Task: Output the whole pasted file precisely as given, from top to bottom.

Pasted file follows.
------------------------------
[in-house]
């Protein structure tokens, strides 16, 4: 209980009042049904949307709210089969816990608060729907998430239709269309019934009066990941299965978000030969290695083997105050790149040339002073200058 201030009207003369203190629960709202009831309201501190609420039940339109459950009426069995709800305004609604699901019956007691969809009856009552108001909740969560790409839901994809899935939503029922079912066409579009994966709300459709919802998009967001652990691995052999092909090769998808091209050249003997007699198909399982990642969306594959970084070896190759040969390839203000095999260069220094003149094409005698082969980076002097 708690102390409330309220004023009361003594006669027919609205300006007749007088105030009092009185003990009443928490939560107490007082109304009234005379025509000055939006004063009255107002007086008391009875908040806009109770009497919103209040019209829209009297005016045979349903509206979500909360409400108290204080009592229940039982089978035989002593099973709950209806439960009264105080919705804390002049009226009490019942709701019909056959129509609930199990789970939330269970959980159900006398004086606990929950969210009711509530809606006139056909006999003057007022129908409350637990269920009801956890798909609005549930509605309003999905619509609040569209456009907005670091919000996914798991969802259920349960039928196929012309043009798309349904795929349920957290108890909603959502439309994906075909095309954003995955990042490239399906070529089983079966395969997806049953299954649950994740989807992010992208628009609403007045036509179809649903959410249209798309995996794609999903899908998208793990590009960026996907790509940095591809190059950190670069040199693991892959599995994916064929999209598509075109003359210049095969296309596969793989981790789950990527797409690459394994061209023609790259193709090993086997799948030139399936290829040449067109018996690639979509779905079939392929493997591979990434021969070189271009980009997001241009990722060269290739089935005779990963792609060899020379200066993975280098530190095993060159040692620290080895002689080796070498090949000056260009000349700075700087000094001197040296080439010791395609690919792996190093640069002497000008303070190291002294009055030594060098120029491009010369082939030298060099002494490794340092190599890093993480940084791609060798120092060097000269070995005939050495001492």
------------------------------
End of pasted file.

[in-house]
């Protein structure tokens, strides 16, 4: 209980009042049904949307709210089969816990608060729907998430239709269309019934009066990941299965978000030969290695083997105050790149040339002073200058 201030009207003369203190629960709202009831309201501190609420039940339109459950009426069995709800305004609604699901019956007691969809009856009552108001909740969560790409839901994809899935939503029922079912066409579009994966709300459709919802998009967001652990691995052999092909090769998808091209050249003997007699198909399982990642969306594959970084070896190759040969390839203000095999260069220094003149094409005698082969980076002097 708690102390409330309220004023009361003594006669027919609205300006007749007088105030009092009185003990009443928490939560107490007082109304009234005379025509000055939006004063009255107002007086008391009875908040806009109770009497919103209040019209829209009297005016045979349903509206979500909360409400108290204080009592229940039982089978035989002593099973709950209806439960009264105080919705804390002049009226009490019942709701019909056959129509609930199990789970939330269970959980159900006398004086606990929950969210009711509530809606006139056909006999003057007022129908409350637990269920009801956890798909609005549930509605309003999905619509609040569209456009907005670091919000996914798991969802259920349960039928196929012309043009798309349904795929349920957290108890909603959502439309994906075909095309954003995955990042490239399906070529089983079966395969997806049953299954649950994740989807992010992208628009609403007045036509179809649903959410249209798309995996794609999903899908998208793990590009960026996907790509940095591809190059950190670069040199693991892959599995994916064929999209598509075109003359210049095969296309596969793989981790789950990527797409690459394994061209023609790259193709090993086997799948030139399936290829040449067109018996690639979509779905079939392929493997591979990434021969070189271009980009997001241009990722060269290739089935005779990963792609060899020379200066993975280098530190095993060159040692620290080895002689080796070498090949000056260009000349700075700087000094001197040296080439010791395609690919792996190093640069002497000008303070190291002294009055030594060098120029491009010369082939030298060099002494490794340092190599890093993480940084791609060798120092060097000269070995005939050495001492």